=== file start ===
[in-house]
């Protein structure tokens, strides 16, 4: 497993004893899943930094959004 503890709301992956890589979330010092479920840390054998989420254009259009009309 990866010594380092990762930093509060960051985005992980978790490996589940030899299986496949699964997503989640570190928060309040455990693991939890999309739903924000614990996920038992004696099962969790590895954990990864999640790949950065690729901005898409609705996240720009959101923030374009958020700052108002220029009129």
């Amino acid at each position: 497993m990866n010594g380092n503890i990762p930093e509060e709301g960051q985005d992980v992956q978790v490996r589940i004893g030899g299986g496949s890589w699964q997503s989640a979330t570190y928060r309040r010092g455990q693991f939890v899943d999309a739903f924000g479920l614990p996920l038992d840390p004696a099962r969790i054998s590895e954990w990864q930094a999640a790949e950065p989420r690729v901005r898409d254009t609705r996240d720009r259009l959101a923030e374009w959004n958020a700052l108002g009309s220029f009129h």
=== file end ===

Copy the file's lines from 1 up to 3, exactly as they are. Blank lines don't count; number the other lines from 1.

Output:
[in-house]
């Protein structure tokens, strides 16, 4: 497993004893899943930094959004 503890709301992956890589979330010092479920840390054998989420254009259009009309 990866010594380092990762930093509060960051985005992980978790490996589940030899299986496949699964997503989640570190928060309040455990693991939890999309739903924000614990996920038992004696099962969790590895954990990864999640790949950065690729901005898409609705996240720009959101923030374009958020700052108002220029009129």
């Amino acid at each position: 497993m990866n010594g380092n503890i990762p930093e509060e709301g960051q985005d992980v992956q978790v490996r589940i004893g030899g299986g496949s890589w699964q997503s989640a979330t570190y928060r309040r010092g455990q693991f939890v899943d999309a739903f924000g479920l614990p996920l038992d840390p004696a099962r969790i054998s590895e954990w990864q930094a999640a790949e950065p989420r690729v901005r898409d254009t609705r996240d720009r259009l959101a923030e374009w959004n958020a700052l108002g009309s220029f009129h």